Dancing for Brie

By , Watertown, CT
 Sometimes I wish I could go back. Back to when Brie was alive and dancing full of laughter, always smiling. But then I remember what everyone always says about this kind of loss. The kind of loss that leaves one school, one community, and two families completely lost, broken, and devastated. They say that everything happens for a reason and God has a purpose for everything. I can't tell you how many times I've heard that, and each time i experience a different emotion. Anger. What kind of god would take someone as beautiful, caring, and motivated as Brie away from the world? Certainly not a God I could ever understand. Confusion. How could this happen? Comfort. She's in a better place now.

But wait, I'm getting ahead of myself, before I talk about Brie's death I have to talk about her life.

I saw Brie's life from a distance. We weren't best friends. We weren't related like sisters or cousins. Although I like to think we were part of the same family. A family by heart not by blood. A dance family. We both danced for the same studio. A very close-knit studio that had never lost a member, especially not someone as special and integral as Brie.

Walking into the studio, you knew everyone there by name, you had inside jokes with the dance teachers.  The girls in your class, as well as the teachers and assistants greeted you with a hug. It was always full of light. It had a certain glow, which radiated from Brie's smile.

Brie was older than I was by almost three years. She and I had never been in the same dance class. To the girls in my class she was one of the older, more experienced dancers we looked up to and so longed to be. But there was something different about Brie than the other girls her age. As typical teenage girls, sometimes the older girls were cranky and just had bad days. But not Brie her smile never seemed to fade. She could cheer you up in a second. Seeing a girl like Brie made you look up to her immediately. She was everyone's role model yet none of us knew it. Thinking of all those times I remember the girl I strived to be.

But one day, over winter break Brie's light went out on a snowmobiling trip when she had a tragic accident. 

I had no idea what I was about to go through when I got on the school bus that day. The first Monday back to school after February vacation, the day after Brie's accident, I still hadn't heard. Kids were arguing over whether the girl in the accident died on the scene or not. Confused and a bit nervous, I asked the name of the girl. "It was Brie." my friend told me, she knew I'd be upset. Not wanting the reality to crash over me I searched my mind for some other Brie someone else than the girl I had wanted to be. But there was no one else. It had been her, but I refused to accept it for a while. During homeroom I expected an announcement to be made or a letter sent home confirming my fears that it wasn't just a rumor. But there was nothing. At the time this helped me deceive myself, but deep down I was angry. This girl had been a model student and person and my school didn't have the decency to acknowledge she was gone or that she even had lived. I wanted to scream. 

When I got home, no one was there my mother wasn't home from work yet. But sitting on the kitchen table was the newspaper and on the front page was the article explaining what happened. I read it over and over until the words meant nothing anymore. My mother came home and  seeing I already knew hugged me and said the words everyone says.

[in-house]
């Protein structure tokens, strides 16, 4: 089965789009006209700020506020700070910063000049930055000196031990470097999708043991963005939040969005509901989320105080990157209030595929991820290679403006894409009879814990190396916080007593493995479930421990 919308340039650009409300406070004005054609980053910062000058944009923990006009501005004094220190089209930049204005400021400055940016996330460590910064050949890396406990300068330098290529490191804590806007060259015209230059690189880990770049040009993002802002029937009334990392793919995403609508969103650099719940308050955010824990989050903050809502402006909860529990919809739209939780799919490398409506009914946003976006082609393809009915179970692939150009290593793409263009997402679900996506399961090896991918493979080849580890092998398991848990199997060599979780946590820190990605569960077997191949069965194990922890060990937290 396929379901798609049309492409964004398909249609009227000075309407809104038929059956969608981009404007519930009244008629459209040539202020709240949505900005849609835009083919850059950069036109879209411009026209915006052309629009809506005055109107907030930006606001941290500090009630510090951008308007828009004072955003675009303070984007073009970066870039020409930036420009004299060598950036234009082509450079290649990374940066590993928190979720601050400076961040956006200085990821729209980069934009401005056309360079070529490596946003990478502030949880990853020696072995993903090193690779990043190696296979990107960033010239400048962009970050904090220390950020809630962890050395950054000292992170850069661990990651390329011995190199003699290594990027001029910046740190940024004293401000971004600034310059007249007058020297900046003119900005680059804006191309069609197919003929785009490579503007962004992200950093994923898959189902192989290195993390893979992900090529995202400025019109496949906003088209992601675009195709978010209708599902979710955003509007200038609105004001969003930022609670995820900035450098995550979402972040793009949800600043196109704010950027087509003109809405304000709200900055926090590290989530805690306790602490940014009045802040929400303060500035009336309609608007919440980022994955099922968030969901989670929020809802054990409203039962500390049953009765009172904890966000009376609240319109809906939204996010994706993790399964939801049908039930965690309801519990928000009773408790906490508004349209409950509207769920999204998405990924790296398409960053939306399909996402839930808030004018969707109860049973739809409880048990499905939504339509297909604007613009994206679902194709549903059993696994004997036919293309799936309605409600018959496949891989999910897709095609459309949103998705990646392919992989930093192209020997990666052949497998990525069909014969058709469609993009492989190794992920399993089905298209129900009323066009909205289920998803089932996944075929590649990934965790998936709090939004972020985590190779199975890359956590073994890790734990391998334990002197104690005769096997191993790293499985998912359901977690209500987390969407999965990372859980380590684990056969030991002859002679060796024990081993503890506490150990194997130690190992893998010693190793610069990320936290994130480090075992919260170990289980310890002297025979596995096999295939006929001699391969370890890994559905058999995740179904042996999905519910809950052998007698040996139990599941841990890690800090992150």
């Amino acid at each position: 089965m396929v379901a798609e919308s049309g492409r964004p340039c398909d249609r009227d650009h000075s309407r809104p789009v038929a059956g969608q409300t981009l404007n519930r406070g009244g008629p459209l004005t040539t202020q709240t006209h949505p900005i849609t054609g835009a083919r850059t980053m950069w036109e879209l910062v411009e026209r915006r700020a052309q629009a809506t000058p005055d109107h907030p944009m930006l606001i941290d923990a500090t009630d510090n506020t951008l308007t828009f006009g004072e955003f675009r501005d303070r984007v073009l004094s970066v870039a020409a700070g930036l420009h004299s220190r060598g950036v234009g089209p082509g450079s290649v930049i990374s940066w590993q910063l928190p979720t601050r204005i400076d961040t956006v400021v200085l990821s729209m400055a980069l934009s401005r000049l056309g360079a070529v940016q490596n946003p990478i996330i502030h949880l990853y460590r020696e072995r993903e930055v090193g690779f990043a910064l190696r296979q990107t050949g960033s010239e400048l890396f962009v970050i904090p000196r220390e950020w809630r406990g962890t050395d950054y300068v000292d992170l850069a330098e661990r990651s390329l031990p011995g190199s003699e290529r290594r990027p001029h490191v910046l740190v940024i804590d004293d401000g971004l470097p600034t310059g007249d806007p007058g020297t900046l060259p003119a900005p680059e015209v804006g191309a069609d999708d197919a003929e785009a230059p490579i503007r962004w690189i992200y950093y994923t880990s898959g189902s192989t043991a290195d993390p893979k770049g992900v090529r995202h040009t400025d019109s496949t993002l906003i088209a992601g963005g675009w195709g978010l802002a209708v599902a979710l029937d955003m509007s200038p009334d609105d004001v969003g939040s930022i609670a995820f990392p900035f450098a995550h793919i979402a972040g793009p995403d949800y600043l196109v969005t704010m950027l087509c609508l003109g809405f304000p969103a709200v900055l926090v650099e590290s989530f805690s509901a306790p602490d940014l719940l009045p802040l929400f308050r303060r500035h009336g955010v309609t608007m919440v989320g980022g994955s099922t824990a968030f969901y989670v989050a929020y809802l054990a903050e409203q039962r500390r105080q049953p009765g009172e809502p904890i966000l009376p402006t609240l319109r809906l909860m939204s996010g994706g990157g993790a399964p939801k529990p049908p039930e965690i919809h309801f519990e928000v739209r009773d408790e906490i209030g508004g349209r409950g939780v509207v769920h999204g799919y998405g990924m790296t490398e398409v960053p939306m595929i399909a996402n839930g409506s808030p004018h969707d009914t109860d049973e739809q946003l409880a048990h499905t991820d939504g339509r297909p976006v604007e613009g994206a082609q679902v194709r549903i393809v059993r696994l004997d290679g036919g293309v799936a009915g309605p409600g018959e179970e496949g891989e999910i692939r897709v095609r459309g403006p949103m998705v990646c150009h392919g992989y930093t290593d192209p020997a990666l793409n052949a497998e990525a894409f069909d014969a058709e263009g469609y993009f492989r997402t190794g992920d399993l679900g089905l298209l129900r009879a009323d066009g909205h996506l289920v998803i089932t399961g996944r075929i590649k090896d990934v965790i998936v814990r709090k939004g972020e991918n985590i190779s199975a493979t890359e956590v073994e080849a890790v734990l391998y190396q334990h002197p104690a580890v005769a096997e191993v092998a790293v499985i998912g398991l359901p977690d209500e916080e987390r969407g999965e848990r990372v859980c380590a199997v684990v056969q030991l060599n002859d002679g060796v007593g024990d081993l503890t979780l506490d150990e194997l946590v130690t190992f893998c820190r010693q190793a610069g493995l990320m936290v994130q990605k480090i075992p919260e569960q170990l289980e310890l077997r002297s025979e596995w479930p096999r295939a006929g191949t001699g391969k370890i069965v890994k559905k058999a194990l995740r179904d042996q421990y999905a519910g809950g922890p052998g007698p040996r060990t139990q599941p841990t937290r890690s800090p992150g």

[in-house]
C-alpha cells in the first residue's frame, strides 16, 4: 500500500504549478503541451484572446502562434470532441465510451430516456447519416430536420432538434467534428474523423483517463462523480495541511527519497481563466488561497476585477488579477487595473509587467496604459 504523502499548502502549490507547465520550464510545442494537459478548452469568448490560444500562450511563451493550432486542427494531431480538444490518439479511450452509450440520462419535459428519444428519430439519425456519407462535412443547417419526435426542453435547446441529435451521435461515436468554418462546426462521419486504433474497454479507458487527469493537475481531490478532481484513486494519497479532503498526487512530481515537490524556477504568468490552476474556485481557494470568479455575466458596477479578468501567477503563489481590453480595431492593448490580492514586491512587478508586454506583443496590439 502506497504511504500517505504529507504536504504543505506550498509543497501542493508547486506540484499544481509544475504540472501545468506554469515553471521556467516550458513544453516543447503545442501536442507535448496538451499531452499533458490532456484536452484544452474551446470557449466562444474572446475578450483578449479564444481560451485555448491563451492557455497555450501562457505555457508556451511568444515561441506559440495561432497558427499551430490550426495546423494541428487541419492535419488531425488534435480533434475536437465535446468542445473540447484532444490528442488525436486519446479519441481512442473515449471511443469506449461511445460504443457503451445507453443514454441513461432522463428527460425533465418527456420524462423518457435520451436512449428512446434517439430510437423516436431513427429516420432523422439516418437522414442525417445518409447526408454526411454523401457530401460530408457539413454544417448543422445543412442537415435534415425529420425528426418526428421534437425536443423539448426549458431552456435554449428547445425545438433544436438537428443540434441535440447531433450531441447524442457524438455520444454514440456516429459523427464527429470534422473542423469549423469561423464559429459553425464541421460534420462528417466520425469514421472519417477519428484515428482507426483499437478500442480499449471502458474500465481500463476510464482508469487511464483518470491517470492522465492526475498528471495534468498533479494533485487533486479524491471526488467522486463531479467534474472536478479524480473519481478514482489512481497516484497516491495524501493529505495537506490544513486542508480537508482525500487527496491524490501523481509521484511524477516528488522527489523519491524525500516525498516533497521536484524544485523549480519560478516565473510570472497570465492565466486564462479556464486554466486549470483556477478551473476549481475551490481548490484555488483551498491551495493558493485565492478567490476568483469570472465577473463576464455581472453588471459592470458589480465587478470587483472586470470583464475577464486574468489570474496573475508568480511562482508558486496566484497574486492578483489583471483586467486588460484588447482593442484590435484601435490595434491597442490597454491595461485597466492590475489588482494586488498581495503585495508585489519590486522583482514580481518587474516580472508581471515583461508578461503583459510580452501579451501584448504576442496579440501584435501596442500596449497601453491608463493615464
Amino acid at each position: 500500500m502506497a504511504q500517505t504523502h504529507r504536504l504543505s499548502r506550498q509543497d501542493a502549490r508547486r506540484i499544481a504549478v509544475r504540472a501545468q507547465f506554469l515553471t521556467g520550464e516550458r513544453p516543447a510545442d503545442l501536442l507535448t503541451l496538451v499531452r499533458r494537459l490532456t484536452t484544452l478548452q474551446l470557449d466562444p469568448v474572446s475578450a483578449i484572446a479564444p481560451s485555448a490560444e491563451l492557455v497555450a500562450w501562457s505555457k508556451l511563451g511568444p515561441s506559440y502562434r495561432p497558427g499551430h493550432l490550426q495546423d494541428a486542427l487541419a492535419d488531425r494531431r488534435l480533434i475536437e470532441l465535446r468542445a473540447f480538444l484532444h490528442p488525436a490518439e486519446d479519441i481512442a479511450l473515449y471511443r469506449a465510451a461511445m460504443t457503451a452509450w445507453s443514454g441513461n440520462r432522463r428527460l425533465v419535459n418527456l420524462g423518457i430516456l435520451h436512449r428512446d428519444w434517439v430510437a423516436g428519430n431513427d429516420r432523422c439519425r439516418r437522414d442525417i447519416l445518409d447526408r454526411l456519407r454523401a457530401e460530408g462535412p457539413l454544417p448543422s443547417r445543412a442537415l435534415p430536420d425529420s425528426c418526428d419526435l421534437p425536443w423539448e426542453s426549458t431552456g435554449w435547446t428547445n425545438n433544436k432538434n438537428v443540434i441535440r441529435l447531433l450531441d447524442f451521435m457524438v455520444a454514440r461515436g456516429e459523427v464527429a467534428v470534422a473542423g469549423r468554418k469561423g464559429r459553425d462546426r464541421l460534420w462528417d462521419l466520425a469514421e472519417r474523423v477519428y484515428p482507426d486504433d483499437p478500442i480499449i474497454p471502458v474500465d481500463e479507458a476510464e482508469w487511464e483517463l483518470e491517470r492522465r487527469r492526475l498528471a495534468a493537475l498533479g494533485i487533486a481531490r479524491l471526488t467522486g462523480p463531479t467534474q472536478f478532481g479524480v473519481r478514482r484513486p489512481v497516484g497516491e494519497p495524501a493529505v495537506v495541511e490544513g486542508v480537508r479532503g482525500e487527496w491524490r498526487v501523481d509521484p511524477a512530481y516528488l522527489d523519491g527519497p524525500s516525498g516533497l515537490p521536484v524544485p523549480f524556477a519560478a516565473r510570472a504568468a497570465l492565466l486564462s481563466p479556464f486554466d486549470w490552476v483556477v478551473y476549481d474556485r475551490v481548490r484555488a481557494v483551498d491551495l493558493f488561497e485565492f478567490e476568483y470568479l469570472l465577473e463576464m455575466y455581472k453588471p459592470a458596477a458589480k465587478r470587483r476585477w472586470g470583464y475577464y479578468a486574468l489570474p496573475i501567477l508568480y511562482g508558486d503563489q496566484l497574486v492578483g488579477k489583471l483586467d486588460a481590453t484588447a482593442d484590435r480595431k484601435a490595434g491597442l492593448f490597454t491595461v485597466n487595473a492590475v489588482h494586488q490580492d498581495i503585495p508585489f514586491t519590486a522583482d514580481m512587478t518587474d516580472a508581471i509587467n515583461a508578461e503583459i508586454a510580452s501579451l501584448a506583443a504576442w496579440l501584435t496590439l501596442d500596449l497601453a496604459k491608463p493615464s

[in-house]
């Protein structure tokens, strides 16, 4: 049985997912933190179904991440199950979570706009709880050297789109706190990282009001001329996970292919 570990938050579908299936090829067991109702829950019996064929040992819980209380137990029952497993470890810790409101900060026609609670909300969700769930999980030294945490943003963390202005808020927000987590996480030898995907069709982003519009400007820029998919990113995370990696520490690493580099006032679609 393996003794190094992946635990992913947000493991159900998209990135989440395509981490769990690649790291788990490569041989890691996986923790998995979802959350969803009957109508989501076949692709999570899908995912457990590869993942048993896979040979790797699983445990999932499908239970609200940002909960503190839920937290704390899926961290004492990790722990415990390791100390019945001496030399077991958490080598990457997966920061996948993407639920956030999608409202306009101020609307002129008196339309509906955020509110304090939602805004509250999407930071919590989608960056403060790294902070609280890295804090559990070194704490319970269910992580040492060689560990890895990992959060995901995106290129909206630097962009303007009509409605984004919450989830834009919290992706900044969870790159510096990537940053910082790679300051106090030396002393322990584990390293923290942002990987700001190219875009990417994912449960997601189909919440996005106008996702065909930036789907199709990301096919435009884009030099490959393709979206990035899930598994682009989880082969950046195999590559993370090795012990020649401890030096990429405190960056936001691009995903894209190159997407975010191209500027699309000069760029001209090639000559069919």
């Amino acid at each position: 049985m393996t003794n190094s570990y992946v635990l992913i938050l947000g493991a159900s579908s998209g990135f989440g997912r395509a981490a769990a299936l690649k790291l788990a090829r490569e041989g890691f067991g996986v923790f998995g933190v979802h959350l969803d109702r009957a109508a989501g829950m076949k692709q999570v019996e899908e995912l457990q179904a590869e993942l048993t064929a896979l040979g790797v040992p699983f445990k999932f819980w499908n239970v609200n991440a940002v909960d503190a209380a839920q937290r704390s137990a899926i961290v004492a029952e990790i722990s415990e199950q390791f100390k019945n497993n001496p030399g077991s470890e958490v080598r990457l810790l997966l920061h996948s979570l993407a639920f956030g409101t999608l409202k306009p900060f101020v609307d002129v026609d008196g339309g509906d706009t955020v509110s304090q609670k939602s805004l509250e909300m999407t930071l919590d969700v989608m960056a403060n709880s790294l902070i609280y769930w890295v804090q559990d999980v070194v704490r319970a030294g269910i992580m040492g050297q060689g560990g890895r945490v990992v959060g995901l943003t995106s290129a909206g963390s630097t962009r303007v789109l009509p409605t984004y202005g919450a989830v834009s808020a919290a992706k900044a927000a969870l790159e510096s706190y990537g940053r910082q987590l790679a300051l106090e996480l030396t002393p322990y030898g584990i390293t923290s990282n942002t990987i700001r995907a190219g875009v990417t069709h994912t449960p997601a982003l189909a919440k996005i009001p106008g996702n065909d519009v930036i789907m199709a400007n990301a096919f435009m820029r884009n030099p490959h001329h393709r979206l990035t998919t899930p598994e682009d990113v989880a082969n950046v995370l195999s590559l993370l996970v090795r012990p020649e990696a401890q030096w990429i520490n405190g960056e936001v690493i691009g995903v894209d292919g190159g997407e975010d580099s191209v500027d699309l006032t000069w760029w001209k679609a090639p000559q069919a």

"Everything happens for a reason. God has a purpose for all he does." 

I broke down crying. And when I was done I asked if she could take me to the wake in two days. 

At the wake my dance studio was allowed in as a group before everyone except for the family. It felt strange, walking past everyone else in line, like a VIP at a concert, a morbid concert at that. Everyone seemed normal until we walked into the room where the wake was held. Girls started crying and shaking and holding onto each other. Suddenly, I felt like an outsider standing among the girls who had been Brie's friends before I was born, and I was just an admirer, a fan of hers. One girl saw that I was alone and pulled me along beside her. We cried together and shared a box of tissues, we went to offer our condolences together to Brie's family, it was the absolute worst place to bond with a person I could ever imagine.

Later, at dance class the next week, Brie's light seemed gone the glow of her smile forever vanished it seemed. If you mentioned her girls would ask not to talk about it. As if speaking of Brie would suck more light from the already dark studio. 

It was just the opposite, silence was a vacuum sucking out what was left of the radiance of the forever dimmed rooms. When our dance teacher noticed this she made memorial T- shirts, wristbands, and pins. We started calling it "buying the full collection of Brie memorabilia" it was our idea of humor, it may have been morbid, but it was a start. As, laughter and smiles came back to the studio so did the light.

It's now been almost two years since Brie's death. My friends and I are now the older girls and we strive to be as great an influence on the young dancers as Brie was on us. We are always dancing for her and we strive to bring more light into the world to make up for what has been taken away.

Our Brie T-shirts read "Because of her smile the world is more beautiful." I know this is true because of the beauty Brie's life and her smile brought to us and inspired us to continue. If Brie hadn't gone we never would have realized how beautiful she made the world





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